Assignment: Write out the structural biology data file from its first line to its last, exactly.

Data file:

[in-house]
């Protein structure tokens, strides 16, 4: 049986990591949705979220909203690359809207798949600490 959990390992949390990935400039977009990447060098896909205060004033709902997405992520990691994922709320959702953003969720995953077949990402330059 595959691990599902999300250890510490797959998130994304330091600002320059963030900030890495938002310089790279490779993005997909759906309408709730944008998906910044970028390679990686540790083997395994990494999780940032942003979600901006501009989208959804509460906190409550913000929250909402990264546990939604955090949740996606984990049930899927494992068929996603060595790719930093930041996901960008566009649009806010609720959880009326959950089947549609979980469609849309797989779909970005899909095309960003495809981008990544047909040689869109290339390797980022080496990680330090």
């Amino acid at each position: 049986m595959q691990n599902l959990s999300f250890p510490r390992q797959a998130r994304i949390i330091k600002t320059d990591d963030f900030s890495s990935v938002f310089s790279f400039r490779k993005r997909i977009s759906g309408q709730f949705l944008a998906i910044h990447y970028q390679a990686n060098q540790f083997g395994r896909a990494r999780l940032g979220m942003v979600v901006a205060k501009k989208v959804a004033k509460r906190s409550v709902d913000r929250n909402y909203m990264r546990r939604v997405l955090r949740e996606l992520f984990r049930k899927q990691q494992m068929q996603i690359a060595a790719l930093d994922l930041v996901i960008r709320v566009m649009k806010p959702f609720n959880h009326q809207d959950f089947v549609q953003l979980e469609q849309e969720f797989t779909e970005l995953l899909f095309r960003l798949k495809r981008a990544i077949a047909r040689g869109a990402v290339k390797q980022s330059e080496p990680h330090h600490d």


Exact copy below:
[in-house]
């Protein structure tokens, strides 16, 4: 049986990591949705979220909203690359809207798949600490 959990390992949390990935400039977009990447060098896909205060004033709902997405992520990691994922709320959702953003969720995953077949990402330059 595959691990599902999300250890510490797959998130994304330091600002320059963030900030890495938002310089790279490779993005997909759906309408709730944008998906910044970028390679990686540790083997395994990494999780940032942003979600901006501009989208959804509460906190409550913000929250909402990264546990939604955090949740996606984990049930899927494992068929996603060595790719930093930041996901960008566009649009806010609720959880009326959950089947549609979980469609849309797989779909970005899909095309960003495809981008990544047909040689869109290339390797980022080496990680330090």
């Amino acid at each position: 049986m595959q691990n599902l959990s999300f250890p510490r390992q797959a998130r994304i949390i330091k600002t320059d990591d963030f900030s890495s990935v938002f310089s790279f400039r490779k993005r997909i977009s759906g309408q709730f949705l944008a998906i910044h990447y970028q390679a990686n060098q540790f083997g395994r896909a990494r999780l940032g979220m942003v979600v901006a205060k501009k989208v959804a004033k509460r906190s409550v709902d913000r929250n909402y909203m990264r546990r939604v997405l955090r949740e996606l992520f984990r049930k899927q990691q494992m068929q996603i690359a060595a790719l930093d994922l930041v996901i960008r709320v566009m649009k806010p959702f609720n959880h009326q809207d959950f089947v549609q953003l979980e469609q849309e969720f797989t779909e970005l995953l899909f095309r960003l798949k495809r981008a990544i077949a047909r040689g869109a990402v290339k390797q980022s330059e080496p990680h330090h600490d």